It is the student who has to "declare" that they have a disability and they are the ones who have to request services. This "declaration" requires current documentation. For ages 21 and under, an assessment must have taken place within the last 3 years; for those over 21 years, the limit is 5 years. Now, I've seen some colleges accept the evaluations I've done for students in the 10th grade, but do you really want to arrive at the university doorstep and find you need an assessment? Oh yes, we can talk about how many "emergency" evaluations I've done during Thanksgiving and winter breaks! You just don't want to do it that way...go to their website, call them, get the facts before you hit the road.
You may NOT require an evaluation if your condition is primarily medical in nature. You are likely to be asked to get documentation from your physician and provide other medical records that outline the condition and the required accommodations. Clearly, you don't need educational testing if you are confined to a wheel chair and your needs center around mobility. If stamina is an issue, your physician can address those needs.
On the other hand, even though Attention-Deficit/Hyperactivity Disorder is medical/neurological in nature, an assessment may be required to determine how the disorder impacts your ability to function academically. You need to provide evidence to support the accommodations you require. Just because you have ADHD, does not mean that you automatically qualify for accommodations.
Before we get into the specifics, understand the differences between public school responsibilities and those at a college level. Public schools and federally/state-funded colleges, universities and vocational programs are required to offer accommodations for those with disabilities, but that's where the similarities end.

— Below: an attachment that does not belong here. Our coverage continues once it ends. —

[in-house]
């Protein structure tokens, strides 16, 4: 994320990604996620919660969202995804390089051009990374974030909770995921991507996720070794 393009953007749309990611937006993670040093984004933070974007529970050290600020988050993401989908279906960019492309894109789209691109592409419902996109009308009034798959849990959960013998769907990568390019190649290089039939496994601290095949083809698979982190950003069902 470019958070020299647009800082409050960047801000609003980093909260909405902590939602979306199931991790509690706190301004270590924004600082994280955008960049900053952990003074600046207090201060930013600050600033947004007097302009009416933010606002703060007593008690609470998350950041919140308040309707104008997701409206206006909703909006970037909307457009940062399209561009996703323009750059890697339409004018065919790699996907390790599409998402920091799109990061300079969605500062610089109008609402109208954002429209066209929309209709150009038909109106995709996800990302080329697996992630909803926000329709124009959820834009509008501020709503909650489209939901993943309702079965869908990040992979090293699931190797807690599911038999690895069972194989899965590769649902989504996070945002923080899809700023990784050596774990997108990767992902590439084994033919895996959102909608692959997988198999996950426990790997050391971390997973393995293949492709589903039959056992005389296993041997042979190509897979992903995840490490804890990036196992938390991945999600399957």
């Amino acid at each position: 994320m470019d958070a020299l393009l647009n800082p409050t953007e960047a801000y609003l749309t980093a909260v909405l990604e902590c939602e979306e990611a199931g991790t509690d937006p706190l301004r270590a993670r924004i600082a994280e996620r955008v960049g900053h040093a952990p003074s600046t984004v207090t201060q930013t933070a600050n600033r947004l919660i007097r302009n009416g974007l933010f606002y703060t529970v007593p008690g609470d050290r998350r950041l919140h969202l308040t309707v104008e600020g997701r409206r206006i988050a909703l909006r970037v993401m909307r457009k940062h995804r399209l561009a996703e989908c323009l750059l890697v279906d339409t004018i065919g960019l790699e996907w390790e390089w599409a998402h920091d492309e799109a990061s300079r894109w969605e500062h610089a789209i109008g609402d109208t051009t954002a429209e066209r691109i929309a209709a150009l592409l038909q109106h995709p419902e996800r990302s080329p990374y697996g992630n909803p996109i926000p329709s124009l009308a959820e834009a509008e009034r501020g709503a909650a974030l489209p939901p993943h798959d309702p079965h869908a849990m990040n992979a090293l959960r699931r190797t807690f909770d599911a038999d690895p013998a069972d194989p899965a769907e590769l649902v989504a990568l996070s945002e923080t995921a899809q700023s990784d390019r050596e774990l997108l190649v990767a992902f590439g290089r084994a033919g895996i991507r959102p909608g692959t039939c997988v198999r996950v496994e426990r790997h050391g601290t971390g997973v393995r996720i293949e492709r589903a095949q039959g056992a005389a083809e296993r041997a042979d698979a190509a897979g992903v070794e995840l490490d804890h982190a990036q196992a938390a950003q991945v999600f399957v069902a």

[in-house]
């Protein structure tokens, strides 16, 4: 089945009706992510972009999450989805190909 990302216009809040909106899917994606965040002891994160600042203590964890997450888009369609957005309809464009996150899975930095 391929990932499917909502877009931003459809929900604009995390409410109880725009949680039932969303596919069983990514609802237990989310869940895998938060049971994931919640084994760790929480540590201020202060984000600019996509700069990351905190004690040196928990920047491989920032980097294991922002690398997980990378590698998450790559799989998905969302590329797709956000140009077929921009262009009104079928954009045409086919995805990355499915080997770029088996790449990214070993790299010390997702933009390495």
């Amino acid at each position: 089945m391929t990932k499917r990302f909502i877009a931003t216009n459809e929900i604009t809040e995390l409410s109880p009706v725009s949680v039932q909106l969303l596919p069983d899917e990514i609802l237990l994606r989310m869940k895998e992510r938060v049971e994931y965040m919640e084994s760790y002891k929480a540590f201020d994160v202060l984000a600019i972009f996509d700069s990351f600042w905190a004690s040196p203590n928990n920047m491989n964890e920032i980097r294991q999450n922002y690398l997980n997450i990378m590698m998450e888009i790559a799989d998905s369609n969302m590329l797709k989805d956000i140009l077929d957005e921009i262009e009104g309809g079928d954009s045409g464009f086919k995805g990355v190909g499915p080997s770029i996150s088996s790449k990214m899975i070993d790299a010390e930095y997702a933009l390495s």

Some programs are devoted to providing every possible service and accommodations and other programs are "in name only". It's up to you to figure out if the college program is "devoted" or not. College counselors may help with this process. Also, check out the program's website. You should get a fairly good sense of their commitment if they are well-staffed, seem organized and extensively outline their services. If they aren't committed, it is likely to show in their website.
Other important "factoids" include:
- You will NOT be treated differently during the application process. You don't get "credit" for being "special".
- The course content will not be modified for you.
- Accommodations are intended to provide you with equal access to the educational process and they cannot discriminate against you because of any type of disability.
- You must be competent enough to meet the academic requirements. They will not lower the standards to meet your skill set.
- The request for accommodations do not impose an "undue hardship" to the college.
- Your IEP does not follow you to college.
- Just because you receive accommodations does not mean you will be successful. Being successful is your job.
Accommodations apply to all handicapping conditions and there is no specific list of these conditions.
A person is considered to be "handicapped" if s/he:
- has a physical or mental impairment which substantially limits one or more major life activities;
- has a record of such an impairment, or
- is regarded as having such an impairment.
Major life activities include walking, seeing, hearing, speaking, breathing, learning, working, caring for oneself and performing manual tasks.
If the data I have collected supports them, I choose from the following list of accommodations that have proven to be effective over the years.
- Teacher- or peer-generated notes and outlines.
- Access to computers to take notes or complete in-class assignments.
- Preferential seating close to the point of instruction.
- Additional time to complete assignments.
- Teacher will record important points on the board.
- Instructions repeated/rephrased and broken down and/or written as needed.
- Student will participate fully in group projects, but be graded on their own individual component.
- Test taking in a separate room with time and a half/double time/triple time and should include reasonable breaks.
- Allow student to write on the test or the test booklet or allow an instructor or assistant to transfer the answers to an answer sheet.
- No more than two tests per day. Others are to be rescheduled.
- Use a blank card as cover to make visual fields manageable and to help student track more effectively.
- One day advance notice of "pop quizzes" so that student can be prepared.
- Use a word processor with the functions disabled for tests or in-class assignments.
- Test directions to be rephrased, repeated, broken down or written down.